Squibb had been running on the platform that the commissioners have been investing too much money on the corridor and not enough on the small towns in the county. This is a patently silly argument.
The commissioners did not choose the location for the Hawkins development. In retrospect, I bet the commissioners would have preferred Hawkins to be as far away from Moscow as possible. But once Hawkins selected its location (the absolutely most logical location for a large retail development on the Palouse,) the commissioners rightly did everything they could to support it because of the enormous tax revenue that will be generated that can benefit the whole county.
Let's face it. Businesses build where the people (i.e workforce/customers) are. Does anyone really think that Hawkins would have located in Lacrosse or Rosalia if only the commissioners had tried harder? I hope and believe that Whitman County's small towns will attract companies to locate there. But that is a vast, perhaps impossible, challenge. A business recruitment expert has stated that Whitman County's high housing costs and limited vocational training are major obstacles in attracting manufacturing firms. Workers at high-tech firms could more easily manage the high housing costs, but they also have more options for where they want to live (in other words, maybe not a tiny and remote farming town).
It is much more realistic that new businesses in these towns will be small, home-grown ventures. And tax money from Hawkins can help with that.
From yesteray's Whitman County Gazette:
Tekoa’s Rick Squibb, the lone announced challenger for the District 2 county commissioners seat, Monday withdrew from the race.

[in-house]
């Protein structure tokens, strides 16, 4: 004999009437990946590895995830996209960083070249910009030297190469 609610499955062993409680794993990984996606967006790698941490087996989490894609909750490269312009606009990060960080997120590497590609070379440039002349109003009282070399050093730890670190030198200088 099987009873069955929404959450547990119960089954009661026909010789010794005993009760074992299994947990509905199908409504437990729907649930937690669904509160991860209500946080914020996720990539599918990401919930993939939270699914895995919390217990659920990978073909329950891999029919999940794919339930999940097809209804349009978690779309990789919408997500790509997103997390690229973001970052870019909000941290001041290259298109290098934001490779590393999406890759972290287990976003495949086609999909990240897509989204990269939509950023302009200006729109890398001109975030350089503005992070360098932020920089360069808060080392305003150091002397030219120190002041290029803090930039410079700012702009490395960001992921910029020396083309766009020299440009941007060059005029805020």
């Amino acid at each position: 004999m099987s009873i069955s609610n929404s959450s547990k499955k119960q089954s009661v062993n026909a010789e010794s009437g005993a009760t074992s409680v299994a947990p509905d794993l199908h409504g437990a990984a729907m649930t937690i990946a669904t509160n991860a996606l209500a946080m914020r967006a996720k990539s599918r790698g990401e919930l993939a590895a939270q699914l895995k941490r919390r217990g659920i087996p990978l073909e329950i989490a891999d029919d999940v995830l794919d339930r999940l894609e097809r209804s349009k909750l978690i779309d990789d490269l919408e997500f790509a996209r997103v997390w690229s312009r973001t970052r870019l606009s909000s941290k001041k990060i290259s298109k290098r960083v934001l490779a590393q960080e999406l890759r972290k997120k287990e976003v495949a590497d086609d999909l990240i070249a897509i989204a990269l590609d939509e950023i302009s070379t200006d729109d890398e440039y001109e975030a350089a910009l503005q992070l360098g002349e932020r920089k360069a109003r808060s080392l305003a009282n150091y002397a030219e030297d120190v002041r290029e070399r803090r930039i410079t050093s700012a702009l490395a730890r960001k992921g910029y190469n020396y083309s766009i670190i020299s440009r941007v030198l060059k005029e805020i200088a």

Squibb, a long-haul truck driver, said his company, Western Distributing, offered him a local truck driving job in Denver. The move forced the Republican to cancel his bid to unseat incumbent Greg Partch, Garfield Republican.
“I hated to do it; I do not want to move,” said Squibb. “But their offer was just too good to pass up. Plus I can be at home every night.”
Squibb was running on the platform that current commissioners have focused the county’s resources too much around Pullman at the expense of the rest of the county.
Though not opposed to the county’s financing of infrastructure at the Hawkins Companies’ state line strip mall site, Squibb questions such an investment’s return for residents who would have to commute to Pullman to take such jobs.
“For the students, this will be a great thing,” said Squibb. “But as high as fuel is, I don’t see how it benefits the people of our smaller towns.”
Squibb said the county needs to ensure that its resources are distributed to communities like Tekoa, Rosalia and St. John. It is vital, he added, that those towns have viable employment opportunities for their citizens and receive a fair amount of the county’s resources.
The current commissioners’ focus on Pullman, he added, leaves the incumbents vulnerable in this election.
“I hope someone comes forward to go against him,” said Squibb. “Because there are a lot of issues that need to be brought up.”
However, he said, those efforts around Pullman might make it difficult for a challenger to best the incumbents in the county’s largest voting base.
“The way things are lined up, I honestly don’t think I could have beaten him in Pullman,” Squibb admitted.
Squibb lost a 2004 bid to unseat Partch, who was then running for a second term.